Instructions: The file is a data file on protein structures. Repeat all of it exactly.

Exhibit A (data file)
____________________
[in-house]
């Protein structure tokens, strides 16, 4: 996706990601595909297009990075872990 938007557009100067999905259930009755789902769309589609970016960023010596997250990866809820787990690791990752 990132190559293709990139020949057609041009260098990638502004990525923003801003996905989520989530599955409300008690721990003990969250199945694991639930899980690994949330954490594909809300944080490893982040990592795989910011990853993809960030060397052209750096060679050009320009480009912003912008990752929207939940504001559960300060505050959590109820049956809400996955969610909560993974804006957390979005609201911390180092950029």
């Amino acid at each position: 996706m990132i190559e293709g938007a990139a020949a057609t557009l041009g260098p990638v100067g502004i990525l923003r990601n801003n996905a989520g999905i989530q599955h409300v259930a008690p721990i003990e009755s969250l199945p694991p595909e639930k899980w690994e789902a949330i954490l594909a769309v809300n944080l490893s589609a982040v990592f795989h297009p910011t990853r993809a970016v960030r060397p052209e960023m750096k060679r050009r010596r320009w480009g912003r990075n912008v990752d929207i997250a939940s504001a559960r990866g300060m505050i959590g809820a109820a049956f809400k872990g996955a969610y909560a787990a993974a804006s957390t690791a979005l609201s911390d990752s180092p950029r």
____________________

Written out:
[in-house]
């Protein structure tokens, strides 16, 4: 996706990601595909297009990075872990 938007557009100067999905259930009755789902769309589609970016960023010596997250990866809820787990690791990752 990132190559293709990139020949057609041009260098990638502004990525923003801003996905989520989530599955409300008690721990003990969250199945694991639930899980690994949330954490594909809300944080490893982040990592795989910011990853993809960030060397052209750096060679050009320009480009912003912008990752929207939940504001559960300060505050959590109820049956809400996955969610909560993974804006957390979005609201911390180092950029």
């Amino acid at each position: 996706m990132i190559e293709g938007a990139a020949a057609t557009l041009g260098p990638v100067g502004i990525l923003r990601n801003n996905a989520g999905i989530q599955h409300v259930a008690p721990i003990e009755s969250l199945p694991p595909e639930k899980w690994e789902a949330i954490l594909a769309v809300n944080l490893s589609a982040v990592f795989h297009p910011t990853r993809a970016v960030r060397p052209e960023m750096k060679r050009r010596r320009w480009g912003r990075n912008v990752d929207i997250a939940s504001a559960r990866g300060m505050i959590g809820a109820a049956f809400k872990g996955a969610y909560a787990a993974a804006s957390t690791a979005l609201s911390d990752s180092p950029r």